Trump Fuel Economy Move Sets Up Fight With California's 'Clean Air' Status
The Trump administration has said it wants one uniform fuel mileage requirement for automakers across the U.S.
President Donald Trump's decision to re-examine Obama-era rules that govern automobile gas mileage could be the first round of a potentially bruising political fight: revoking the ability of California and other Democratic-leaning states to set their own, tougher car-emission standards.
Environmental groups are preparing for the clash, which began even before Trump acted and is likely to be settled by the courts.
California's unique status dates to 1970, in the early days of the Clean Air Act. Because of the state's smoggy skies, Congress gave California a "waiver," allowing it to set stricter pollution standards than the rest of the nation. The California standard is now used by at least a dozen, mostly Northeastern states, including New York and Massachusetts.
The Trump administration has said it wants one uniform fuel mileage requirement for automakers across the U.S. Environmental groups and California officials fear that the administration will try to revoke the waiver, and they're taking action to fight it in court.
California Gov. Jerry Brown denounced the Trump administration's move, telling Environmental Protection Agency chief Scott Pruitt in a letter Wednesday it was a "gift to polluters." Brown warned automakers in another letter Wednesday that his state would take the "necessary steps" to preserve its current emissions standards.
Buttressing Brown's threats, California filed a motion late Tuesday to intervene in a new lawsuit brought by auto manufacturers against the EPA, a move immediately joined by New York State. The actions will allow the two states to defend the tougher emissions standards in court.
"President Trump's action represents a dramatic wrong turn in our nation's efforts to fight air pollution from passenger cars and trucks and protect the health of our children, seniors and all communities," said New York Attorney General Eric Schneiderman.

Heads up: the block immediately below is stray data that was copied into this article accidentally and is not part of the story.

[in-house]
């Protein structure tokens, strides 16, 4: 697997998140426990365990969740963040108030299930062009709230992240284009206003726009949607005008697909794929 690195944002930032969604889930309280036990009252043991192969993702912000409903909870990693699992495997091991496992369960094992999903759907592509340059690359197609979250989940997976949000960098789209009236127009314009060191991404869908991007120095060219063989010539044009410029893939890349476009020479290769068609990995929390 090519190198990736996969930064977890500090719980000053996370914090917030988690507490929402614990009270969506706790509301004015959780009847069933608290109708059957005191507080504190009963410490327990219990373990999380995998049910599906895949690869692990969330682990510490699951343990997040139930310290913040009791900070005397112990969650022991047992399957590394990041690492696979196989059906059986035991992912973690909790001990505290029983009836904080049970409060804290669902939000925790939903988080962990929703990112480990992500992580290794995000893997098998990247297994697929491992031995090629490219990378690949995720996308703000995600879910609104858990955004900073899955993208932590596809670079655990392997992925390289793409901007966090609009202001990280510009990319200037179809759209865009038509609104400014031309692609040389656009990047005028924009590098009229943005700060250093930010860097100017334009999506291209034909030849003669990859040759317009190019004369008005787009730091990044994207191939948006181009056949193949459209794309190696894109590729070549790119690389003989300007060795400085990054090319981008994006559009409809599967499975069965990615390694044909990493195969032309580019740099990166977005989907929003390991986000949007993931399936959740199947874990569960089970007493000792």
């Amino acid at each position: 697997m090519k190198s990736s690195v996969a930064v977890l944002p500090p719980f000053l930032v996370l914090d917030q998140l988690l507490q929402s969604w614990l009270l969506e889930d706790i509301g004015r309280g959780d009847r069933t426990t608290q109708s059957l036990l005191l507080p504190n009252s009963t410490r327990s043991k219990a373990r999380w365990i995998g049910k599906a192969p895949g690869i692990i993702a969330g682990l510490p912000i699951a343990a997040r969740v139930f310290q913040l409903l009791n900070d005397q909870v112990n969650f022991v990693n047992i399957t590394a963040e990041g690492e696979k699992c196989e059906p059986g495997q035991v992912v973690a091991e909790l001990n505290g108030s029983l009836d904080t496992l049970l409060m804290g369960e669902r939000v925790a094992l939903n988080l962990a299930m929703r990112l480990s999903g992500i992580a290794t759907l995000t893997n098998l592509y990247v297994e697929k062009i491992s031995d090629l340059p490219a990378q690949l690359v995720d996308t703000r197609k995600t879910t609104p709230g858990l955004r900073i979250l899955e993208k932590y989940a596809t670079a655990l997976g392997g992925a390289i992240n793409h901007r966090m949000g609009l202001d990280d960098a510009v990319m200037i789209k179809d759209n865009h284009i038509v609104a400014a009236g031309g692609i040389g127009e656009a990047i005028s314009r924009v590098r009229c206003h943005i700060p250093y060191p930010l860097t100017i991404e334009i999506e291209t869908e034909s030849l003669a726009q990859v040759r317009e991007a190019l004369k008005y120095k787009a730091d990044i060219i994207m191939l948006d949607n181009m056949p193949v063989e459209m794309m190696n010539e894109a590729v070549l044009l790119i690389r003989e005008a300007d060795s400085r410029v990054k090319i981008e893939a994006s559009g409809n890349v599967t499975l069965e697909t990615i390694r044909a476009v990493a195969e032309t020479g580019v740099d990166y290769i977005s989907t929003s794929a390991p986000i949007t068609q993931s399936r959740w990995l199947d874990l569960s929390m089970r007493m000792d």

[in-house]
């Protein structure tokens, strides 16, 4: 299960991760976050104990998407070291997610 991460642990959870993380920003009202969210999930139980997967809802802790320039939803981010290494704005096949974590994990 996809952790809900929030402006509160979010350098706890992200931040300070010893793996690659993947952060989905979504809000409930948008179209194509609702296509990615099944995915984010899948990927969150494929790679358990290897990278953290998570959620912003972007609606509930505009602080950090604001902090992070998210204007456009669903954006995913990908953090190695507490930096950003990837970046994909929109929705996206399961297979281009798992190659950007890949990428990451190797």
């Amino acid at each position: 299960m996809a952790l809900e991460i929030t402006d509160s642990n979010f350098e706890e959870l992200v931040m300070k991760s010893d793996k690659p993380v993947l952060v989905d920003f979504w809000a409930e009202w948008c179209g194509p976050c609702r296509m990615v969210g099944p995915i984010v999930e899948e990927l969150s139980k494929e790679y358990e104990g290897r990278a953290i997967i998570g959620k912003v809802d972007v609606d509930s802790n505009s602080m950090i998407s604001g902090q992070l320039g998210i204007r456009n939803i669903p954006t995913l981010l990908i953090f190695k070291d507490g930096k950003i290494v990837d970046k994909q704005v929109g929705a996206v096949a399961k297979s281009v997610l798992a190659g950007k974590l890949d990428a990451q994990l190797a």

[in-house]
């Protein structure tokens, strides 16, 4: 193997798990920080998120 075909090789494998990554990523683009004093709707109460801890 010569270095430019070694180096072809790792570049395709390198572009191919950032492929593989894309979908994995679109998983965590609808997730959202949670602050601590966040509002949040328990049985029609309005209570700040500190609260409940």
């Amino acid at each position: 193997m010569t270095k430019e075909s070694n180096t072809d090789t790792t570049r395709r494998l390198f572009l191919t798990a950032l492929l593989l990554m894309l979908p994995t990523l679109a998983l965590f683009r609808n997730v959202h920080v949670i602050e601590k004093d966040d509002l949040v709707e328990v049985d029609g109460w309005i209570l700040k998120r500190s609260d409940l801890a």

Trump took the first step toward a legal showdown on Wednesday in Michigan when he announced that the government will re-examine fuel economy requirements for 2022-2025. The rules were affirmed in the waning days of the Obama administration as part of a broader effort to control greenhouse gas emissions that contribute to global warming.
Although the Trump administration says it hasn't decided whether to weaken the requirements, Trump has promised the CEOs of major car companies that he'll reduce "unnecessary regulations." His EPA chief, Pruitt, has said he doesn't believe carbon dioxide is a primary contributor to global warming, putting him at odds with Obama's EPA and mainstream climate science.
"These standards are costly for automakers and the American people," Pruitt said Wednesday. He promised a "thorough review" that will "help ensure this national program is good for consumers and good for the environment."
Environmental groups predict Trump will weaken the standards, which now require the fleet of new cars and trucks to average 36 miles per gallon in real-world driving conditions by 2025, about 10 mpg (4.25 kpl) higher than the current standard. The auto industry is concerned that the standards will be hard to meet because people are buying more trucks and SUVs and shunning fuel-efficient cars.
The Trump administration downplayed any potential fight, saying officials have more than a year to resolve differences. A decision is not due until April 2018.
Currently, California and federal standards are mostly the same. But if Trump relaxes the standards, California and the other states likely would keep the 36 mpg rule in place, potentially creating two standards. Since about 40 percent of the nation's vehicles are in states that follow California rules, automakers probably would conform to them rather than build two different vehicles for the U.S. market.
That means California would end up setting national policy. That's a problem for the industry because car prices could rise and hurt sales. The EPA estimates the current standards will cost $875 per vehicle, while a study commissioned by the auto industry estimates it at $1,249 per vehicle by 2025. However, the government says fuel savings would more than offset the added costs.
If no agreement is reached, the administration could try to revoke California's latest waiver, setting up an epic legal battle over who controls emissions and fuel economy policies.
A senior White House official said Tuesday that the administration wants to negotiate one national standard. "We welcome California to the table," the official told reporters in a conference call. He spoke on condition of anonymity even though Trump has criticized the use of unnamed sources.
"If California wants to go a different direction [in 2018], we'll have to deal with it at that point," he said.
The feds have some leverage: A new waiver will be needed in 2025.
Regardless of what happens in the U.S., automakers who sell globally will still have to improve vehicle efficiency because of rising fuel economy standards in the rest of the world. China, Europe and Japan will all require fleets to average 47 miles per gallon or higher by 2020.